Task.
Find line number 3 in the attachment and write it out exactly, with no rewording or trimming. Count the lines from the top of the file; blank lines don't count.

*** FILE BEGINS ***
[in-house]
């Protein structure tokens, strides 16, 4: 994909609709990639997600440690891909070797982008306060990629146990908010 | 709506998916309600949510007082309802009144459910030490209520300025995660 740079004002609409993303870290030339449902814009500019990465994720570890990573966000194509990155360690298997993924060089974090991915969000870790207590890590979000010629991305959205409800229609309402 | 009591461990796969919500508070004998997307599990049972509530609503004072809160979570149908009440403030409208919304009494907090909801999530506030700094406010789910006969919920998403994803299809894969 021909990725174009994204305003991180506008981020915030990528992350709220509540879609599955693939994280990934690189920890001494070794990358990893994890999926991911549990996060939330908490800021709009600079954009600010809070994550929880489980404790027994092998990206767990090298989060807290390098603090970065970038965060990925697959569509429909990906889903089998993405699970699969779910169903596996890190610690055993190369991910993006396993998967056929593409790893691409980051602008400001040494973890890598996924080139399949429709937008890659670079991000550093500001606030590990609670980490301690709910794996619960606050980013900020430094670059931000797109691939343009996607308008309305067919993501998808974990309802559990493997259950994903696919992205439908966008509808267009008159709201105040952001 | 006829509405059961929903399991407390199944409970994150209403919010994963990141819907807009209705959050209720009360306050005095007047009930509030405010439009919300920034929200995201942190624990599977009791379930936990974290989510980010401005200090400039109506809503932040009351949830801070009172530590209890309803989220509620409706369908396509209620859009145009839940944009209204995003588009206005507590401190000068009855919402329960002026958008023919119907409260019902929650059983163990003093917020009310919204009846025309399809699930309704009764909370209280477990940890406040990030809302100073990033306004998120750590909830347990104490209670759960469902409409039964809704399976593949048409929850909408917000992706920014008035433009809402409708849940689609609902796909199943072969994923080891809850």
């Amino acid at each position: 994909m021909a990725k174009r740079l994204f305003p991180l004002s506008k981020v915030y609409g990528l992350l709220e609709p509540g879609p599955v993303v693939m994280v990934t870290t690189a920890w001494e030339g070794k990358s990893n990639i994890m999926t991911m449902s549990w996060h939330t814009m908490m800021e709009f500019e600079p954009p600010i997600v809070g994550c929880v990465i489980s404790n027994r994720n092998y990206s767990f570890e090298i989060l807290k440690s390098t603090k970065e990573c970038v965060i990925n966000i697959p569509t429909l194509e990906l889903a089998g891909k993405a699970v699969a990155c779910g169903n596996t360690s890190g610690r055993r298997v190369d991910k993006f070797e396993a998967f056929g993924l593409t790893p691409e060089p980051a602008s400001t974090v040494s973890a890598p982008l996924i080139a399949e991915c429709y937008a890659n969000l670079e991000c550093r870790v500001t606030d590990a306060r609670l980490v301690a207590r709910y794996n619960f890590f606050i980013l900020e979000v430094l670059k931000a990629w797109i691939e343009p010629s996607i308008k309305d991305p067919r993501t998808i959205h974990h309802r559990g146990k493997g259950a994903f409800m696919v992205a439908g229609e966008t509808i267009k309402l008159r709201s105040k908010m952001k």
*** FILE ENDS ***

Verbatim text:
């Amino acid at each position: 994909m021909a990725k174009r740079l994204f305003p991180l004002s506008k981020v915030y609409g990528l992350l709220e609709p509540g879609p599955v993303v693939m994280v990934t870290t690189a920890w001494e030339g070794k990358s990893n990639i994890m999926t991911m449902s549990w996060h939330t814009m908490m800021e709009f500019e600079p954009p600010i997600v809070g994550c929880v990465i489980s404790n027994r994720n092998y990206s767990f570890e090298i989060l807290k440690s390098t603090k970065e990573c970038v965060i990925n966000i697959p569509t429909l194509e990906l889903a089998g891909k993405a699970v699969a990155c779910g169903n596996t360690s890190g610690r055993r298997v190369d991910k993006f070797e396993a998967f056929g993924l593409t790893p691409e060089p980051a602008s400001t974090v040494s973890a890598p982008l996924i080139a399949e991915c429709y937008a890659n969000l670079e991000c550093r870790v500001t606030d590990a306060r609670l980490v301690a207590r709910y794996n619960f890590f606050i980013l900020e979000v430094l670059k931000a990629w797109i691939e343009p010629s996607i308008k309305d991305p067919r993501t998808i959205h974990h309802r559990g146990k493997g259950a994903f409800m696919v992205a439908g229609e966008t509808i267009k309402l008159r709201s105040k908010m952001k």